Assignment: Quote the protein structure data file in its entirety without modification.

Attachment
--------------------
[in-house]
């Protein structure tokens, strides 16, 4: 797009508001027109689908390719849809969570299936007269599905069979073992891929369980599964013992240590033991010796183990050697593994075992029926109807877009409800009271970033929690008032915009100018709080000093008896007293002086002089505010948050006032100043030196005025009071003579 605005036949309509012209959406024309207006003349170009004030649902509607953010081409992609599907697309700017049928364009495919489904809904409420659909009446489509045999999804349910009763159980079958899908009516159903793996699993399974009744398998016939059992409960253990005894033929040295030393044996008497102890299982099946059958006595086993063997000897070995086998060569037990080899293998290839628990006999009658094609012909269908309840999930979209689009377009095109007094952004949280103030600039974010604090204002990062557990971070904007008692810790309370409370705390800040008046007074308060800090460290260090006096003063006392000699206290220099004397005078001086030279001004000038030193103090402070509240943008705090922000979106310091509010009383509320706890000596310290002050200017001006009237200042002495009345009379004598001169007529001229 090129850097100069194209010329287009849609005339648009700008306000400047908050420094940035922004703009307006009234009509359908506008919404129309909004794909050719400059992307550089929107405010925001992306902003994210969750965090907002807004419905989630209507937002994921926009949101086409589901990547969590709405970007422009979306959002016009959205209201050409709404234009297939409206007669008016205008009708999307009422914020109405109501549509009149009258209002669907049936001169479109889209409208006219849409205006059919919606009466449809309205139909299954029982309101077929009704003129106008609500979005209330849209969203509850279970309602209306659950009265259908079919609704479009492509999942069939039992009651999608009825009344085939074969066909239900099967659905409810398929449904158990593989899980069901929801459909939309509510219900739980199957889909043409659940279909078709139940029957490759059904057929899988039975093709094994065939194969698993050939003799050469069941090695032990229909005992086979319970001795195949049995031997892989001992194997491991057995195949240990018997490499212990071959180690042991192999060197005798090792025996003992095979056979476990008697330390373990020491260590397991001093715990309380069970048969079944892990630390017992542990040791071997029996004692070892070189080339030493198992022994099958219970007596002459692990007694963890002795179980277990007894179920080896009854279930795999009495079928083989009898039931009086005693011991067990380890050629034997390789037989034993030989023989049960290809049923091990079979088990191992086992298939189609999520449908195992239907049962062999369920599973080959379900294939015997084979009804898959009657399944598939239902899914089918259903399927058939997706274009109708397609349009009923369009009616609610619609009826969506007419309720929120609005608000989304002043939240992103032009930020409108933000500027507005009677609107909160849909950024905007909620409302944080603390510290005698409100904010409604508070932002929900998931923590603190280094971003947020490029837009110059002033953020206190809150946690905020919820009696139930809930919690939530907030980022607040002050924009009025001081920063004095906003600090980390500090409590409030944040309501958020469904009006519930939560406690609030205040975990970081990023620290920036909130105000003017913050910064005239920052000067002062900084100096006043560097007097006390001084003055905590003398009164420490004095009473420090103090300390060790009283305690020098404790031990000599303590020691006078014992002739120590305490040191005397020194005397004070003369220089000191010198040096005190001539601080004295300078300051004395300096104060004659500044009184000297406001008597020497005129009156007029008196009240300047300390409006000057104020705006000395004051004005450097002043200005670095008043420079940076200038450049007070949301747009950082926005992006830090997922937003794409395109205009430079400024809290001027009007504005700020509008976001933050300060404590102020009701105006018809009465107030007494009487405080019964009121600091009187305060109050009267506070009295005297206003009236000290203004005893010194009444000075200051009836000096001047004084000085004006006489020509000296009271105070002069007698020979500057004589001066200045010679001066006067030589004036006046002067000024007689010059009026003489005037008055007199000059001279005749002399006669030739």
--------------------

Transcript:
[in-house]
């Protein structure tokens, strides 16, 4: 797009508001027109689908390719849809969570299936007269599905069979073992891929369980599964013992240590033991010796183990050697593994075992029926109807877009409800009271970033929690008032915009100018709080000093008896007293002086002089505010948050006032100043030196005025009071003579 605005036949309509012209959406024309207006003349170009004030649902509607953010081409992609599907697309700017049928364009495919489904809904409420659909009446489509045999999804349910009763159980079958899908009516159903793996699993399974009744398998016939059992409960253990005894033929040295030393044996008497102890299982099946059958006595086993063997000897070995086998060569037990080899293998290839628990006999009658094609012909269908309840999930979209689009377009095109007094952004949280103030600039974010604090204002990062557990971070904007008692810790309370409370705390800040008046007074308060800090460290260090006096003063006392000699206290220099004397005078001086030279001004000038030193103090402070509240943008705090922000979106310091509010009383509320706890000596310290002050200017001006009237200042002495009345009379004598001169007529001229 090129850097100069194209010329287009849609005339648009700008306000400047908050420094940035922004703009307006009234009509359908506008919404129309909004794909050719400059992307550089929107405010925001992306902003994210969750965090907002807004419905989630209507937002994921926009949101086409589901990547969590709405970007422009979306959002016009959205209201050409709404234009297939409206007669008016205008009708999307009422914020109405109501549509009149009258209002669907049936001169479109889209409208006219849409205006059919919606009466449809309205139909299954029982309101077929009704003129106008609500979005209330849209969203509850279970309602209306659950009265259908079919609704479009492509999942069939039992009651999608009825009344085939074969066909239900099967659905409810398929449904158990593989899980069901929801459909939309509510219900739980199957889909043409659940279909078709139940029957490759059904057929899988039975093709094994065939194969698993050939003799050469069941090695032990229909005992086979319970001795195949049995031997892989001992194997491991057995195949240990018997490499212990071959180690042991192999060197005798090792025996003992095979056979476990008697330390373990020491260590397991001093715990309380069970048969079944892990630390017992542990040791071997029996004692070892070189080339030493198992022994099958219970007596002459692990007694963890002795179980277990007894179920080896009854279930795999009495079928083989009898039931009086005693011991067990380890050629034997390789037989034993030989023989049960290809049923091990079979088990191992086992298939189609999520449908195992239907049962062999369920599973080959379900294939015997084979009804898959009657399944598939239902899914089918259903399927058939997706274009109708397609349009009923369009009616609610619609009826969506007419309720929120609005608000989304002043939240992103032009930020409108933000500027507005009677609107909160849909950024905007909620409302944080603390510290005698409100904010409604508070932002929900998931923590603190280094971003947020490029837009110059002033953020206190809150946690905020919820009696139930809930919690939530907030980022607040002050924009009025001081920063004095906003600090980390500090409590409030944040309501958020469904009006519930939560406690609030205040975990970081990023620290920036909130105000003017913050910064005239920052000067002062900084100096006043560097007097006390001084003055905590003398009164420490004095009473420090103090300390060790009283305690020098404790031990000599303590020691006078014992002739120590305490040191005397020194005397004070003369220089000191010198040096005190001539601080004295300078300051004395300096104060004659500044009184000297406001008597020497005129009156007029008196009240300047300390409006000057104020705006000395004051004005450097002043200005670095008043420079940076200038450049007070949301747009950082926005992006830090997922937003794409395109205009430079400024809290001027009007504005700020509008976001933050300060404590102020009701105006018809009465107030007494009487405080019964009121600091009187305060109050009267506070009295005297206003009236000290203004005893010194009444000075200051009836000096001047004084000085004006006489020509000296009271105070002069007698020979500057004589001066200045010679001066006067030589004036006046002067000024007689010059009026003489005037008055007199000059001279005749002399006669030739």